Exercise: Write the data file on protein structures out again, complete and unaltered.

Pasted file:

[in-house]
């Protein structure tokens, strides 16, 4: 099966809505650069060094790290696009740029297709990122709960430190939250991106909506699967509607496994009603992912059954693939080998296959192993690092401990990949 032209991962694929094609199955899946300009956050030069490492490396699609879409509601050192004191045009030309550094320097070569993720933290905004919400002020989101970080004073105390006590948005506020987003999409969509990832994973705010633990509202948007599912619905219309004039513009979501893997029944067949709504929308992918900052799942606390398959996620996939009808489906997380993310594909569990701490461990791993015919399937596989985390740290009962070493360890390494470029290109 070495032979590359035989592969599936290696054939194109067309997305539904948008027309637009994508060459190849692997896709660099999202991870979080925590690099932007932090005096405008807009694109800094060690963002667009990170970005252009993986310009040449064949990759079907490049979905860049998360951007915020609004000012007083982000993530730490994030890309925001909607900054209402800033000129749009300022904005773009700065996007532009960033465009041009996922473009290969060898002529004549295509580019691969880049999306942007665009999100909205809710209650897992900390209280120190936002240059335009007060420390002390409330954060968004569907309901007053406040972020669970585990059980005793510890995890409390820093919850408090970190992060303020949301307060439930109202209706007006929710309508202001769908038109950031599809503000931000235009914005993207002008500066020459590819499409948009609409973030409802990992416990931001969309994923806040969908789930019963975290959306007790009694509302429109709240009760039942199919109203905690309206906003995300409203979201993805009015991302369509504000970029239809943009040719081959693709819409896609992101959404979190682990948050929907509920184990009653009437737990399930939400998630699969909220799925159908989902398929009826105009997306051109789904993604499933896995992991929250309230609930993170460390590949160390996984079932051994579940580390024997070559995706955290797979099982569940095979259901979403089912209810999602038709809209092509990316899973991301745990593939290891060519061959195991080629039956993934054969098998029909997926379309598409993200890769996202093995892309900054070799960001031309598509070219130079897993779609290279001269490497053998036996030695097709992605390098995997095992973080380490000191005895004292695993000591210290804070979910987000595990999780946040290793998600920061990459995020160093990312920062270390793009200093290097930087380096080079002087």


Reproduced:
[in-house]
């Protein structure tokens, strides 16, 4: 099966809505650069060094790290696009740029297709990122709960430190939250991106909506699967509607496994009603992912059954693939080998296959192993690092401990990949 032209991962694929094609199955899946300009956050030069490492490396699609879409509601050192004191045009030309550094320097070569993720933290905004919400002020989101970080004073105390006590948005506020987003999409969509990832994973705010633990509202948007599912619905219309004039513009979501893997029944067949709504929308992918900052799942606390398959996620996939009808489906997380993310594909569990701490461990791993015919399937596989985390740290009962070493360890390494470029290109 070495032979590359035989592969599936290696054939194109067309997305539904948008027309637009994508060459190849692997896709660099999202991870979080925590690099932007932090005096405008807009694109800094060690963002667009990170970005252009993986310009040449064949990759079907490049979905860049998360951007915020609004000012007083982000993530730490994030890309925001909607900054209402800033000129749009300022904005773009700065996007532009960033465009041009996922473009290969060898002529004549295509580019691969880049999306942007665009999100909205809710209650897992900390209280120190936002240059335009007060420390002390409330954060968004569907309901007053406040972020669970585990059980005793510890995890409390820093919850408090970190992060303020949301307060439930109202209706007006929710309508202001769908038109950031599809503000931000235009914005993207002008500066020459590819499409948009609409973030409802990992416990931001969309994923806040969908789930019963975290959306007790009694509302429109709240009760039942199919109203905690309206906003995300409203979201993805009015991302369509504000970029239809943009040719081959693709819409896609992101959404979190682990948050929907509920184990009653009437737990399930939400998630699969909220799925159908989902398929009826105009997306051109789904993604499933896995992991929250309230609930993170460390590949160390996984079932051994579940580390024997070559995706955290797979099982569940095979259901979403089912209810999602038709809209092509990316899973991301745990593939290891060519061959195991080629039956993934054969098998029909997926379309598409993200890769996202093995892309900054070799960001031309598509070219130079897993779609290279001269490497053998036996030695097709992605390098995997095992973080380490000191005895004292695993000591210290804070979910987000595990999780946040290793998600920061990459995020160093990312920062270390793009200093290097930087380096080079002087």